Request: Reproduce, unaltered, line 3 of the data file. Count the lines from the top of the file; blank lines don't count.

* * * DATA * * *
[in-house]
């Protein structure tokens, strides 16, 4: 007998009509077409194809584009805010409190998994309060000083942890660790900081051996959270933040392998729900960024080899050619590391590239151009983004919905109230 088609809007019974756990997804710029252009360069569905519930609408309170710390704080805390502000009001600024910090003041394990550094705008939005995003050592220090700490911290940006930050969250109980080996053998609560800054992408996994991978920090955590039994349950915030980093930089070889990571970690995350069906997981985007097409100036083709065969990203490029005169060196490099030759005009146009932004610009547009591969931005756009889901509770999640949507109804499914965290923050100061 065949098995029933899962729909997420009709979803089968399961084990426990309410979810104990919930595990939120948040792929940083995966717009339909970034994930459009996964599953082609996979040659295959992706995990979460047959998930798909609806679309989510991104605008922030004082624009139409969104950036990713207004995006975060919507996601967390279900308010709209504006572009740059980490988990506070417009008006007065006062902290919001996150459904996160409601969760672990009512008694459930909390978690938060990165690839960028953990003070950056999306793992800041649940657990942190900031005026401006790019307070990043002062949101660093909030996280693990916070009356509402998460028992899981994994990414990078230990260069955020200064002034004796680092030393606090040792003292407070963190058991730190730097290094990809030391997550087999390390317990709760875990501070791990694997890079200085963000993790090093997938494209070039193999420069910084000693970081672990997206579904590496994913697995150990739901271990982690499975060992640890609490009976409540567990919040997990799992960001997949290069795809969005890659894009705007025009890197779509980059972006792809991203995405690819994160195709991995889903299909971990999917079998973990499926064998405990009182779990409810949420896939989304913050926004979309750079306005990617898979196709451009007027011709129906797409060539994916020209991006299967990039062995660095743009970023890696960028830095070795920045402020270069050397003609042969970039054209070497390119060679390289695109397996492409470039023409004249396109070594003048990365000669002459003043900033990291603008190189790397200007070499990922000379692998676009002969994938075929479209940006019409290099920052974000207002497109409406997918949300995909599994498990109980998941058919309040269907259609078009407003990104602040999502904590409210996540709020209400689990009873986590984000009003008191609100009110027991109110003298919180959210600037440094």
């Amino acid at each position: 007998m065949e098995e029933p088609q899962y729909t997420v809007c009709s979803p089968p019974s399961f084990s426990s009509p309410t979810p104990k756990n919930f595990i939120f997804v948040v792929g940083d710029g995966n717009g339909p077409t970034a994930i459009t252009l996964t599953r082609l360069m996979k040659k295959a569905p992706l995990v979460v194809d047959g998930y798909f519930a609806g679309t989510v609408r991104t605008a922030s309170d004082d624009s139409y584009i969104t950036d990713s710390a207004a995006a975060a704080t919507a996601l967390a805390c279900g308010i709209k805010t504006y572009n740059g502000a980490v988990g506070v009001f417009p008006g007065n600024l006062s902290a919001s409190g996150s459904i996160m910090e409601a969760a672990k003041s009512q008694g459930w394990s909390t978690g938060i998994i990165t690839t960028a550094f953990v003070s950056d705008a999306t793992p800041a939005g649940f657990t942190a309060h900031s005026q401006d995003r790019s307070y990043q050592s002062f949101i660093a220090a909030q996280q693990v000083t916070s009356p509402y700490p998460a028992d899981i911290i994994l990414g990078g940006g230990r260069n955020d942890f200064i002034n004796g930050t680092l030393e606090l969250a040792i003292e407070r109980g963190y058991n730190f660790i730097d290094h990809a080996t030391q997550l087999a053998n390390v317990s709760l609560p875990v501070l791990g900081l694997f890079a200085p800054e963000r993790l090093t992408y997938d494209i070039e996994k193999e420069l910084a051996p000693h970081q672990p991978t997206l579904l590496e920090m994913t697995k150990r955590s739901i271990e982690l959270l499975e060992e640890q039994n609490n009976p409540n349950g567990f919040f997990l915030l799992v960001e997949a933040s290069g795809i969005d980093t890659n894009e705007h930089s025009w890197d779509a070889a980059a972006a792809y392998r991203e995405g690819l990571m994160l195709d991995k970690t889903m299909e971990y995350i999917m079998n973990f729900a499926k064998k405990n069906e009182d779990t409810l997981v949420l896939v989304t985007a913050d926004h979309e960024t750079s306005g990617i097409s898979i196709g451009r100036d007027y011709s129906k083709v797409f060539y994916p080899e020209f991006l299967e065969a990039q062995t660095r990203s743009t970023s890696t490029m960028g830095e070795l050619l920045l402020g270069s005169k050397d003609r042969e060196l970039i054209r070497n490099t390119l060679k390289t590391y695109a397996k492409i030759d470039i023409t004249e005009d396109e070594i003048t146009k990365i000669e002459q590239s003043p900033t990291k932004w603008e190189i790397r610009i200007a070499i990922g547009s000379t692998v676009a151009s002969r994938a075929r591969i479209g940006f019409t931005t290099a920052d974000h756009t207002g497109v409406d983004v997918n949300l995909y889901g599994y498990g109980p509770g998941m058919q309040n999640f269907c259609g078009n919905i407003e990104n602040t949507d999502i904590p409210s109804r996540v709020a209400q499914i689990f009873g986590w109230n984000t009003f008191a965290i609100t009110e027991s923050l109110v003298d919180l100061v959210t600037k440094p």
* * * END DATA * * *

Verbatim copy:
């Amino acid at each position: 007998m065949e098995e029933p088609q899962y729909t997420v809007c009709s979803p089968p019974s399961f084990s426990s009509p309410t979810p104990k756990n919930f595990i939120f997804v948040v792929g940083d710029g995966n717009g339909p077409t970034a994930i459009t252009l996964t599953r082609l360069m996979k040659k295959a569905p992706l995990v979460v194809d047959g998930y798909f519930a609806g679309t989510v609408r991104t605008a922030s309170d004082d624009s139409y584009i969104t950036d990713s710390a207004a995006a975060a704080t919507a996601l967390a805390c279900g308010i709209k805010t504006y572009n740059g502000a980490v988990g506070v009001f417009p008006g007065n600024l006062s902290a919001s409190g996150s459904i996160m910090e409601a969760a672990k003041s009512q008694g459930w394990s909390t978690g938060i998994i990165t690839t960028a550094f953990v003070s950056d705008a999306t793992p800041a939005g649940f657990t942190a309060h900031s005026q401006d995003r790019s307070y990043q050592s002062f949101i660093a220090a909030q996280q693990v000083t916070s009356p509402y700490p998460a028992d899981i911290i994994l990414g990078g940006g230990r260069n955020d942890f200064i002034n004796g930050t680092l030393e606090l969250a040792i003292e407070r109980g963190y058991n730190f660790i730097d290094h990809a080996t030391q997550l087999a053998n390390v317990s709760l609560p875990v501070l791990g900081l694997f890079a200085p800054e963000r993790l090093t992408y997938d494209i070039e996994k193999e420069l910084a051996p000693h970081q672990p991978t997206l579904l590496e920090m994913t697995k150990r955590s739901i271990e982690l959270l499975e060992e640890q039994n609490n009976p409540n349950g567990f919040f997990l915030l799992v960001e997949a933040s290069g795809i969005d980093t890659n894009e705007h930089s025009w890197d779509a070889a980059a972006a792809y392998r991203e995405g690819l990571m994160l195709d991995k970690t889903m299909e971990y995350i999917m079998n973990f729900a499926k064998k405990n069906e009182d779990t409810l997981v949420l896939v989304t985007a913050d926004h979309e960024t750079s306005g990617i097409s898979i196709g451009r100036d007027y011709s129906k083709v797409f060539y994916p080899e020209f991006l299967e065969a990039q062995t660095r990203s743009t970023s890696t490029m960028g830095e070795l050619l920045l402020g270069s005169k050397d003609r042969e060196l970039i054209r070497n490099t390119l060679k390289t590391y695109a397996k492409i030759d470039i023409t004249e005009d396109e070594i003048t146009k990365i000669e002459q590239s003043p900033t990291k932004w603008e190189i790397r610009i200007a070499i990922g547009s000379t692998v676009a151009s002969r994938a075929r591969i479209g940006f019409t931005t290099a920052d974000h756009t207002g497109v409406d983004v997918n949300l995909y889901g599994y498990g109980p509770g998941m058919q309040n999640f269907c259609g078009n919905i407003e990104n602040t949507d999502i904590p409210s109804r996540v709020a209400q499914i689990f009873g986590w109230n984000t009003f008191a965290i609100t009110e027991s923050l109110v003298d919180l100061v959210t600037k440094p």